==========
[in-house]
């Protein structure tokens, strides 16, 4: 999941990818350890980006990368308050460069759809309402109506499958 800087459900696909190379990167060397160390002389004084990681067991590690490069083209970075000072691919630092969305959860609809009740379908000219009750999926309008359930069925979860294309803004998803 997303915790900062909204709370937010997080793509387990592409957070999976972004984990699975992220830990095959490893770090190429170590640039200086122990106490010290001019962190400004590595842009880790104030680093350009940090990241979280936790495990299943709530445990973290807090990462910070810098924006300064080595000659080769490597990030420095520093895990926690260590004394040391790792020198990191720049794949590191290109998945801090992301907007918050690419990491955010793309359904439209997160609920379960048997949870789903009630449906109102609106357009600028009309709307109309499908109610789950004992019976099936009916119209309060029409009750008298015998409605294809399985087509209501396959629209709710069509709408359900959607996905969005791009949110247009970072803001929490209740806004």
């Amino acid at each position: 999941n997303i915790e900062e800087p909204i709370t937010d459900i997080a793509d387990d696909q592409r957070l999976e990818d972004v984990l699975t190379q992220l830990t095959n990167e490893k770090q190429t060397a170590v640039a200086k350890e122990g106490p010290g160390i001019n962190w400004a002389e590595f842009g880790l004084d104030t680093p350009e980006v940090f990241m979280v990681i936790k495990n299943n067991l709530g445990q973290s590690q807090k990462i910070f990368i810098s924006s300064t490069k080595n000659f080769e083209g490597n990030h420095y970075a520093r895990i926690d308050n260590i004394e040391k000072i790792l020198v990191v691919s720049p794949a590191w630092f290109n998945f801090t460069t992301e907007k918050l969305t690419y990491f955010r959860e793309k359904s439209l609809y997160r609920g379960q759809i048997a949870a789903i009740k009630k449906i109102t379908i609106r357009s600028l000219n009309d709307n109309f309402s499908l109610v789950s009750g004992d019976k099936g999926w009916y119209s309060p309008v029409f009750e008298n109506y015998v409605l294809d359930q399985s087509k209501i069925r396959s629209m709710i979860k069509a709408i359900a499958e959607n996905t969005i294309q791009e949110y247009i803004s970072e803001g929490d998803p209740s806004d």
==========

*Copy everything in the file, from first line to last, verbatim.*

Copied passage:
[in-house]
């Protein structure tokens, strides 16, 4: 999941990818350890980006990368308050460069759809309402109506499958 800087459900696909190379990167060397160390002389004084990681067991590690490069083209970075000072691919630092969305959860609809009740379908000219009750999926309008359930069925979860294309803004998803 997303915790900062909204709370937010997080793509387990592409957070999976972004984990699975992220830990095959490893770090190429170590640039200086122990106490010290001019962190400004590595842009880790104030680093350009940090990241979280936790495990299943709530445990973290807090990462910070810098924006300064080595000659080769490597990030420095520093895990926690260590004394040391790792020198990191720049794949590191290109998945801090992301907007918050690419990491955010793309359904439209997160609920379960048997949870789903009630449906109102609106357009600028009309709307109309499908109610789950004992019976099936009916119209309060029409009750008298015998409605294809399985087509209501396959629209709710069509709408359900959607996905969005791009949110247009970072803001929490209740806004």
């Amino acid at each position: 999941n997303i915790e900062e800087p909204i709370t937010d459900i997080a793509d387990d696909q592409r957070l999976e990818d972004v984990l699975t190379q992220l830990t095959n990167e490893k770090q190429t060397a170590v640039a200086k350890e122990g106490p010290g160390i001019n962190w400004a002389e590595f842009g880790l004084d104030t680093p350009e980006v940090f990241m979280v990681i936790k495990n299943n067991l709530g445990q973290s590690q807090k990462i910070f990368i810098s924006s300064t490069k080595n000659f080769e083209g490597n990030h420095y970075a520093r895990i926690d308050n260590i004394e040391k000072i790792l020198v990191v691919s720049p794949a590191w630092f290109n998945f801090t460069t992301e907007k918050l969305t690419y990491f955010r959860e793309k359904s439209l609809y997160r609920g379960q759809i048997a949870a789903i009740k009630k449906i109102t379908i609106r357009s600028l000219n009309d709307n109309f309402s499908l109610v789950s009750g004992d019976k099936g999926w009916y119209s309060p309008v029409f009750e008298n109506y015998v409605l294809d359930q399985s087509k209501i069925r396959s629209m709710i979860k069509a709408i359900a499958e959607n996905t969005i294309q791009e949110y247009i803004s970072e803001g929490d998803p209740s806004d």